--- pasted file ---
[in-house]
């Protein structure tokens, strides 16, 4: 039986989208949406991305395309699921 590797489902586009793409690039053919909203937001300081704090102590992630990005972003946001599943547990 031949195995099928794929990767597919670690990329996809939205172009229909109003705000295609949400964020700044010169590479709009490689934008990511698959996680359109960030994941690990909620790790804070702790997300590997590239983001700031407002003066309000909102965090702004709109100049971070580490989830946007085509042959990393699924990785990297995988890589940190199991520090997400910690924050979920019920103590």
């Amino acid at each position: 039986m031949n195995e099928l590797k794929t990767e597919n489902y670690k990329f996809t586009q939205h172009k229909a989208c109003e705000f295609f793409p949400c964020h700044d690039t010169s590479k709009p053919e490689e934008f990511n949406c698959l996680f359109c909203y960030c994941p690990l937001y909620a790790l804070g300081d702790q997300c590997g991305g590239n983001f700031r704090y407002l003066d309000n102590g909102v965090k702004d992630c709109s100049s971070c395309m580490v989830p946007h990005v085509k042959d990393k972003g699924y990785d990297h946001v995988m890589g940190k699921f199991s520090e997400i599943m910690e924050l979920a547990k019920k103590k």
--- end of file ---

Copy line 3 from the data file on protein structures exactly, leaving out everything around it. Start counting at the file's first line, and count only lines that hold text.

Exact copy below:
């Amino acid at each position: 039986m031949n195995e099928l590797k794929t990767e597919n489902y670690k990329f996809t586009q939205h172009k229909a989208c109003e705000f295609f793409p949400c964020h700044d690039t010169s590479k709009p053919e490689e934008f990511n949406c698959l996680f359109c909203y960030c994941p690990l937001y909620a790790l804070g300081d702790q997300c590997g991305g590239n983001f700031r704090y407002l003066d309000n102590g909102v965090k702004d992630c709109s100049s971070c395309m580490v989830p946007h990005v085509k042959d990393k972003g699924y990785d990297h946001v995988m890589g940190k699921f199991s520090e997400i599943m910690e924050l979920a547990k019920k103590k």